NetWellness is a global, community service providing quality, unbiased health information from our partner university faculty. NetWellness is commercial-free and does not accept advertising.
Tuesday, January 27, 2015
Ear, Nose, and Throat Disorders
Clogged nose after meals
Dear ENT expert,
I have a condition in which my nose gets stuffy or clogged after meals. At times, I do have a hard time swallowing food. I try blowing my nose, but nothing comes out. In order to unclogged my nose, I almost always have to use a Q-tip. On the Q-tip is very thick and large mucus. Once I am able to get the mucus out, my nose no longer feels stuffy.
I`ve been to 2 different ENT specialist and both have told me that I have a deviated septum on my left nostril. I understand that this condition will hinder normal breathing through my left nostril. However, I do not know or understand if my deviated septum is causing me to get a stuffy or clogged nose after meals and why the thick and large mucus.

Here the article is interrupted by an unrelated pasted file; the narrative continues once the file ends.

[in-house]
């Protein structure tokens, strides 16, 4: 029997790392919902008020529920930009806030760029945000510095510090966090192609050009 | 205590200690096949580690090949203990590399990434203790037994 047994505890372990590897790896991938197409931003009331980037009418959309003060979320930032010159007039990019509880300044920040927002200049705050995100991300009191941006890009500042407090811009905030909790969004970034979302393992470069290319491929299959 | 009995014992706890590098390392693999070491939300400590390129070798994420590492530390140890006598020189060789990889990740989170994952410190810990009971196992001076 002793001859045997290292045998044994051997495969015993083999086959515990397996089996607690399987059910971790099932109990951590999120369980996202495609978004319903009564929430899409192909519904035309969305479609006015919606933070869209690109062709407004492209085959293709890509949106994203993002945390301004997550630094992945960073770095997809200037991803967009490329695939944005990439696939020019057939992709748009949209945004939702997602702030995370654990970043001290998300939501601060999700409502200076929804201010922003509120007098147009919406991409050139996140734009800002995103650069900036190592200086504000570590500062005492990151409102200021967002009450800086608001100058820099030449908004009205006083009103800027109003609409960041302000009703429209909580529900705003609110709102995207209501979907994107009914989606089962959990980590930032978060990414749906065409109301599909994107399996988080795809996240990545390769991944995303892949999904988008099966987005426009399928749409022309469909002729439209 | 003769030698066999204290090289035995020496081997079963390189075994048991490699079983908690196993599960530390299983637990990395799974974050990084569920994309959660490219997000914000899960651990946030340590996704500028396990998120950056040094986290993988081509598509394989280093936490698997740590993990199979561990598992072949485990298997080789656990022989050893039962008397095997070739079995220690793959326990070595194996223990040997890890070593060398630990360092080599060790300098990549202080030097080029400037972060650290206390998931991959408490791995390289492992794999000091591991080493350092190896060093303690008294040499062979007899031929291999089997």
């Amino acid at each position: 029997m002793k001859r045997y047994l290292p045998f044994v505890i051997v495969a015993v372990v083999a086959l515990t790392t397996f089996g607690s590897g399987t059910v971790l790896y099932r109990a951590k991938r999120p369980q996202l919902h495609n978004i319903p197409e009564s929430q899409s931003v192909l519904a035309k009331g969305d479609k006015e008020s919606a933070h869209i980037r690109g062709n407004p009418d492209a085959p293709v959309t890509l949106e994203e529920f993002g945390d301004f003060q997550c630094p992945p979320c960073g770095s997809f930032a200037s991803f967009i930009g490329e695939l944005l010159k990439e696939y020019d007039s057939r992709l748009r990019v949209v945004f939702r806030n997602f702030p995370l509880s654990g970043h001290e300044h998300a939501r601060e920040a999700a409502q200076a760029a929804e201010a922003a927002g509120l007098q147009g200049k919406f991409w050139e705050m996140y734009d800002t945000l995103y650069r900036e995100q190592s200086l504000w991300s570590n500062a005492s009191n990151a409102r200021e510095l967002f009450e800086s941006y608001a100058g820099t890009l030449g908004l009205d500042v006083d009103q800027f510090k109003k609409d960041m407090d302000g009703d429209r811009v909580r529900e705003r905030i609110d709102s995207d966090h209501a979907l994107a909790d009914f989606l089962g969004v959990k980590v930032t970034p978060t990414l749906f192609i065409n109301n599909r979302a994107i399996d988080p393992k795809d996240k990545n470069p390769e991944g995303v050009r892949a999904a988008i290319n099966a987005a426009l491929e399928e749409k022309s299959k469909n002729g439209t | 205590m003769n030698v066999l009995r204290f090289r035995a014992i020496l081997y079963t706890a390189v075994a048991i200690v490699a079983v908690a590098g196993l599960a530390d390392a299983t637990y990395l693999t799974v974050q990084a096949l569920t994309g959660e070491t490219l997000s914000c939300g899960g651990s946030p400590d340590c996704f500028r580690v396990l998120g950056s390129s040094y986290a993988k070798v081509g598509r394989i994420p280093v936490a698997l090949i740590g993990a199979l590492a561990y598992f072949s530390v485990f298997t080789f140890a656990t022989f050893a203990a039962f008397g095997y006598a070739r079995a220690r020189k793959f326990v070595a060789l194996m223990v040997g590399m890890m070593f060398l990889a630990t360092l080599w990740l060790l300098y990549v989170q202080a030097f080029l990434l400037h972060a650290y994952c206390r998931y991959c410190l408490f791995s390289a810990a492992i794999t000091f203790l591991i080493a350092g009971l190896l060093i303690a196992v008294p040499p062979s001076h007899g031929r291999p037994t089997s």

I have been disappointed with the findings of both ENT specialist. I already know that I have a deviated septum, but they cannot tell me what is causing me to have a clogged nose after meals and the the thick mucus.
Ordinarily, the nose will react to an unpleasant stimulus (such as tobacco smoke or car exhaust, for example) by getting a little stuffy and producing more mucus. This is a defense mechanism. Some people have this response after relatively innocuous stimuli, such as eating. It is called vasomotor rhinitis. There are a number of medicines (typically prescription nasal sprays) that might be helpful. This would require a return visit to a doctor. On the other hand, although it is less likely, perhaps you are reacting to a part of your meal. I`m sure you`ve already thought to look at the foods you eat, but people will often react to beer or wine by getting a stuffy nose.
Allen M Seiden, MD
Professor of Otolaryngology, Director of Division of Rhinology and Sinus Disorders, Director of University Taste and Smell Center, Director of University Sinus and Allergy
College of Medicine
University of Cincinnati